The jobs report also is a big player on Wall Street today. Dow futures are up 30 points. Europe posting modest gains as well. You know, Asia ended mixed because of concerns about China's economy.

Well, this jobs report is the real big piece of news. How did the year end. How did the year look. It looks like it was probably the strongest year since 2005. The jobs growth. But we haven't dug out of the hole yet.

BERMAN: Not yet. But a big number coming out this morning.

All right. Forty-two minutes after the hour and developing news overnight on the deadly terror attacks threatening the Winter Olympic Games. The FBI now sending security as the violence is growing this morning in Russia. We are live in Moscow with the very latest, next.


ROMANS: In Russia, new concerns this morning about security ahead of the Winter Olympics. The games less now than a month away and U.S. security teams are already on the ground there. And this morning police are trying to explain a series of killings just 150 miles from Sochi where the Olympics will be held. Six bodies were found in booby trapped cars. Just weeks after a series of terror attacks left dozens dead.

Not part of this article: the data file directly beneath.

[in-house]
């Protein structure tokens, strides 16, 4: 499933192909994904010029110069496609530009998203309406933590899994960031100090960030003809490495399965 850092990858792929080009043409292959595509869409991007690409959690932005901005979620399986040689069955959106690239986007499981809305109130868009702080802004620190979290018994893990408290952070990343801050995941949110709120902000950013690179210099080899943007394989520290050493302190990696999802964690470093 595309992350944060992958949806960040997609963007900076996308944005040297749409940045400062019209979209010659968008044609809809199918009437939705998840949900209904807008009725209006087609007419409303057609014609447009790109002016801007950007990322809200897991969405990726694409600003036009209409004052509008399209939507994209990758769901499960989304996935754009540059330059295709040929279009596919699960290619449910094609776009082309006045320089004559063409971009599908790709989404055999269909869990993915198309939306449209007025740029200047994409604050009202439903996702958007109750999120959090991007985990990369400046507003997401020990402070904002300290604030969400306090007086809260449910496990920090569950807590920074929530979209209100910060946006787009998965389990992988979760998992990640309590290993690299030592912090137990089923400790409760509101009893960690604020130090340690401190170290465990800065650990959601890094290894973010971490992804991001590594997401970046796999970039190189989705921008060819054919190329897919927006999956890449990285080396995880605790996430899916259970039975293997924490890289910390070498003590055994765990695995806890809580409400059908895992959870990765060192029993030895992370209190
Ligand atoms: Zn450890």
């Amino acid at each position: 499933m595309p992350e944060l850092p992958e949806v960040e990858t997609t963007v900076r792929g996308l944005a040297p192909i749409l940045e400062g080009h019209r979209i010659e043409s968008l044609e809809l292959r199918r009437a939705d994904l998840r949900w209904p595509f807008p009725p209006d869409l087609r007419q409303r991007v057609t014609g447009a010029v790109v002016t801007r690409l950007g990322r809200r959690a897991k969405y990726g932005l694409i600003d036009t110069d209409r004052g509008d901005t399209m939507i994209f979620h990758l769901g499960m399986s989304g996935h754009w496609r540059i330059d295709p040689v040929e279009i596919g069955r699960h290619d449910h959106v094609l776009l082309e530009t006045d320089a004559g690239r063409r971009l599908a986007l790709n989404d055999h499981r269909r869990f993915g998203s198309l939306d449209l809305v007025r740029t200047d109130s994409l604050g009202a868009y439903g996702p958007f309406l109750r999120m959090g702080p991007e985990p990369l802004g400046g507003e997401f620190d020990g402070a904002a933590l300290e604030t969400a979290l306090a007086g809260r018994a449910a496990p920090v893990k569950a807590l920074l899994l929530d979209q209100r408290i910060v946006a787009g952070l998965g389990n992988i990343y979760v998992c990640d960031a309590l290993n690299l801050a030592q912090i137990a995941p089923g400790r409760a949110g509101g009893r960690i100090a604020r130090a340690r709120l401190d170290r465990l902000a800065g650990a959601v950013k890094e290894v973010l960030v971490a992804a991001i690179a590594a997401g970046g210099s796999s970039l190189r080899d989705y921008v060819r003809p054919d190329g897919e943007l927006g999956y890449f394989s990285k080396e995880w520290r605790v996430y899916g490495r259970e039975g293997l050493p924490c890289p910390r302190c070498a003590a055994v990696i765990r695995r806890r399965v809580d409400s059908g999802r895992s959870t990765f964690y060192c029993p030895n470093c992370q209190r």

Nic Robertson is in Moscow with the latest.

Nic, what's going on?

NIC ROBERTSON, CNN SENIOR INTERNATIONAL CORRESPONDENT: Well, still security officials are trying to figure out, is there any link to these killings and the Sochi Olympics? What they're saying so far is that two of the people killed were taxi drivers. One was a furniture maker. All the vehicles were fairly cheap, low-cost vehicles, and the attacks seemed to designed to bring to police on to the site of these different murders.

Four different murder sites, four different vehicles involved in these six people. And then an effort in one case actually detonated explosives and another the police able to diffuse the explosives. The same handgun, same type of handgun at least used in all six killings. But as yet, security officials here not yet saying whether this was directly linked with a terror group related to the Olympics or whether it's some local issue. But normally we're told this area doesn't have a high level of terrorism so of course it is causing a bit of concern here right now -- Christine.

ROMANS: Nic, do you know what role U.S. security teams, you know, including FBI agents are playing in sort of the preparations for the Olympics there?